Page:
Avoid moving soil or plants from one garden to another as the two are carriers of the pest.
Root-knot nematodes (Meloidogyne spp) are microscopic worms that live in soil and feed on the roots of many garden crops.
The nematode gets its name from causing swellings or knots on the roots of infected plants. Root-knot nematodes are deadly since farmers can’t easily notice their crops are attacked.
The pathogens are the most common and destructive nematodes. They produce dramatic symptoms and can substantially reduce crop yields.
Root-knot nematodes are found in all agricultural areas and can be difficult to control especially if they survive in weeds.
Solarisation, which involves tightly placing a clear, plastic cover over the soil and letting it remain in the sun for temperature to rise and kill the pest is one of the effective strategies. For effective solarisation, moisten the soil, then cover it with a clear, plastic material and leave it in place for four to six weeks during the hottest part of the year.
Chemical control such as fumigation of the soil using nematicides too works well. A number of pesticides or nematicides are available in agrochemical outlets.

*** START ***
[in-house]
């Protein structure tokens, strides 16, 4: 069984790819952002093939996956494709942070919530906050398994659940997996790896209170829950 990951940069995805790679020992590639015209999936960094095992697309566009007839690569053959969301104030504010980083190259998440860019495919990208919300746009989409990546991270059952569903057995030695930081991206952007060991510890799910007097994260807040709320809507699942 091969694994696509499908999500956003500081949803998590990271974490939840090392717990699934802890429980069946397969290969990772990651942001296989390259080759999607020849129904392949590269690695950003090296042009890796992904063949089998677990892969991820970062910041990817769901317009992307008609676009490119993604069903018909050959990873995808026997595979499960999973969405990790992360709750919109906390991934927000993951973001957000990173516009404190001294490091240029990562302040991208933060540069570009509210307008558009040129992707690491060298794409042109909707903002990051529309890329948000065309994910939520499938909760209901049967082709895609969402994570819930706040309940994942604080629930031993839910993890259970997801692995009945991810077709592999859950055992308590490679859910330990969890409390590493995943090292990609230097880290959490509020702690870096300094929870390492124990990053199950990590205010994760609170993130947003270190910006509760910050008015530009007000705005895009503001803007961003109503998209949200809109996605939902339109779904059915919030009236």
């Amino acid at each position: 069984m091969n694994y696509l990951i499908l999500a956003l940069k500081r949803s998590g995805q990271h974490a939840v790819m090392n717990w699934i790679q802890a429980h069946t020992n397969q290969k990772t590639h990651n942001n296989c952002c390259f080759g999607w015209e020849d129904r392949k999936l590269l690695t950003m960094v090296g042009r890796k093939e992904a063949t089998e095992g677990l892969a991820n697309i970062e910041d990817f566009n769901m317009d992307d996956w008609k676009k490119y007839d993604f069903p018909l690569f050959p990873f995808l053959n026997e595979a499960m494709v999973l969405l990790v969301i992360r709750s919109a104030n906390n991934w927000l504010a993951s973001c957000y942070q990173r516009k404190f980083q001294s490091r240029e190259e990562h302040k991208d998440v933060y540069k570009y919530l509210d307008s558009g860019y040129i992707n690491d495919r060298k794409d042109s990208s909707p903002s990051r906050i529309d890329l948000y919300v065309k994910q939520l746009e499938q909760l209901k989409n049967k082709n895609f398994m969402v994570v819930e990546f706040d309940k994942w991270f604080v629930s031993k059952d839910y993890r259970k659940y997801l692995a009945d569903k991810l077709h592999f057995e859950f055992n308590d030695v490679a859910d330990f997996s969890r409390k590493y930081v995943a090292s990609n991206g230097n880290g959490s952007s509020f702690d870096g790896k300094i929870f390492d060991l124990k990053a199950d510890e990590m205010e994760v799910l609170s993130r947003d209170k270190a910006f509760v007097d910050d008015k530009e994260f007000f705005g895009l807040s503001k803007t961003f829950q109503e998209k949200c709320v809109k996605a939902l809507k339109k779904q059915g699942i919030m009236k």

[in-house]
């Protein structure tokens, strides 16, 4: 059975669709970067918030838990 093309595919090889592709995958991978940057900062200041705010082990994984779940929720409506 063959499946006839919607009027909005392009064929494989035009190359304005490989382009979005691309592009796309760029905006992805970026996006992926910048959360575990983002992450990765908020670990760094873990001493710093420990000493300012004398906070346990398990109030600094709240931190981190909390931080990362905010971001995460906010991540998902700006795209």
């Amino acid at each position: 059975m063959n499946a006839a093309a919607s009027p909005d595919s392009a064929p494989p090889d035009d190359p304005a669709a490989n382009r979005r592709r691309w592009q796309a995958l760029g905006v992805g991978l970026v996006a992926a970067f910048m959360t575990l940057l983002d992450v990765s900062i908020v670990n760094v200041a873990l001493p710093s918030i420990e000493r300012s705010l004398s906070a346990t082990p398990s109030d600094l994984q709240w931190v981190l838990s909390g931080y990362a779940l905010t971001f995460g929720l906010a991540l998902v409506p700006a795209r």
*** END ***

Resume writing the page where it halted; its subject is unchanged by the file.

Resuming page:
They include chemicals such as phenamiphos, dazomet, carbofuran, 1,3-dichloropropene, methyl bromide and ethaprop.
Plant antagonistic crops such as marigold and datura, which produce nematicidal chemicals that kill the nematodes. Also, amend soil with neem cake or green manure of marigold or sunn hemp (Crotolaria Juncea).
Practice crop rotation with non-solanaceous crops that are not affected by nematodes: It may take three to five years to kill the nematodes before replanting the same crops.
Plant certified disease-free transplants: Destroy plants and plant roots by pulling them up immediately after harvest.
Do not let stalks stand after harvesting. Work the soil two to four times during this period, allowing the sun and weather to exert their killing effect.
Soil Amendments: The addition of any organic matter to the garden will improve soil health, and will increase microbial activity in general, which will have the benefit of improving plant health.
Korir is an expert at Soil Sciences Department, Egerton University